21. Open the presents Christmas Eve or morning? One on Christmas eve and the rest the next morning.

22. Most annoying thing about this time of the year? The Little a-rum-pum-pum-pum-pumming Drummer Boy---I loathe it.

23. What theme or color are you using? I’m a theatrical designer and Fritz has designed, so there’s lots of color here always. We use the traditional red and green a lot for Christmas.

24. Favorite for Christmas dinner. Champagne!

25. What do you want for Christmas this year? Gift certificates to a particular nursery here as we have masses of planting and landscaping to do in the spring.

26. Who is most likely to respond to this? To judge by the pattern of response in my comments, I’d guess Lewis, Dr. Michael, and maybe Mark (Romach)—no pressure, guys!

27. Wh
o is least likely to respond to this? Maybe I’ll be surprised, but RG, Karl and Jake.


The following is a comment I left on Mike Hillwig’s blog in response to his thoughts on a boycott against companies that contributed to the campaign to pass the infamous Proposition 8 in California:

Ultimately it all comes down to demographics. Marginalized folks have no clout until they become economically valuable to big mainstream businesses. I think it’s obnoxious but it’s the way of the world: if you’re poor your rights are far from secure.

We know, of course, that not all gay men and lesbians live the gilded lifestyle. Many struggle to get along, but the perception is that we all have the cash for debauched cruises, body waxing and a constantly renewed wardrobe. For this we will be tolerated by corporate America. As the line in the song from Steven Sondheim’s A Little Night Music rightly says: “It’s intolerable being tolerated.” Our rights need to be guaranteed not at the ballot box but by the highest courts in the land.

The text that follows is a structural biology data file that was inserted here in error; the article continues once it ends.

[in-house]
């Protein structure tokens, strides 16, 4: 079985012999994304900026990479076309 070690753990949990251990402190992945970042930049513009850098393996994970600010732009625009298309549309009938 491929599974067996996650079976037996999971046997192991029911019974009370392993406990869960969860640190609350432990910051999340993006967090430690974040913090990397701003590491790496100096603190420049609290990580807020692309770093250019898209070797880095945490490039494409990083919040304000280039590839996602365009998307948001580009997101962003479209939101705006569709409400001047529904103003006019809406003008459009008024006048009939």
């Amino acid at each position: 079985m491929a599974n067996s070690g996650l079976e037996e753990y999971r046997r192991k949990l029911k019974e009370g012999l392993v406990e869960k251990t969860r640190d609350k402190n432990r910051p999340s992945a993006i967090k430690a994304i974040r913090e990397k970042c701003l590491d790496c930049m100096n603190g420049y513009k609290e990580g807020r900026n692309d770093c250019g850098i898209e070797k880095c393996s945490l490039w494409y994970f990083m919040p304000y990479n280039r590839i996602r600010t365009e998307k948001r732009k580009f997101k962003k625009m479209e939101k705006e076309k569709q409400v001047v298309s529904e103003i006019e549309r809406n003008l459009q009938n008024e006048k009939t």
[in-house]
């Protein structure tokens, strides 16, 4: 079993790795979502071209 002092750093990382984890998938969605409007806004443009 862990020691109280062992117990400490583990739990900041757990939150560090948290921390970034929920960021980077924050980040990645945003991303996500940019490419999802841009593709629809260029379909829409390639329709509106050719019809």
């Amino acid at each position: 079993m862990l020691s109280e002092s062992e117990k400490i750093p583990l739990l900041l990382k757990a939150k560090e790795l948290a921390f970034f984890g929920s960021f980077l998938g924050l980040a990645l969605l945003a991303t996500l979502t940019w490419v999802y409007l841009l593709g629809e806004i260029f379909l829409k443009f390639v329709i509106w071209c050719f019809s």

And, yes, those who are all too anxious to take our money and then contribute some of it to the suppression of our rights need to be punished and punished severely the only way they understand—kill their profits by refusing to take their tainted goods and services and let the scum go bankrupt.

Ah yes, Paul Potts. I bought that CD. An impulse buy at the checkout line in our local Chapters bookstore.

I'd seen him on youtube; a heartwarming storybook winner of Britain's Got Talent. He sounded good.

The CD was awful.
Oh boy, a cold house in the middle of a NH winter is never pleasant. I love the energy production guys are so cool. And, yes, we have a nativity scene.... you'll pardon me now while I go and get baby jesus a cup of morning coffee. He's crying.
Good quote from Sondheim.

Sorry to hear about the gas issue. I hated when we had problems like that. Whenever such things happen, I feel like it's quite a reminder of how close we are to the caveman days!

So how much of your electricity needs are covered by the 674kw?
I bought 'The Ten Commandments' last week on DVD. I love that movie :-)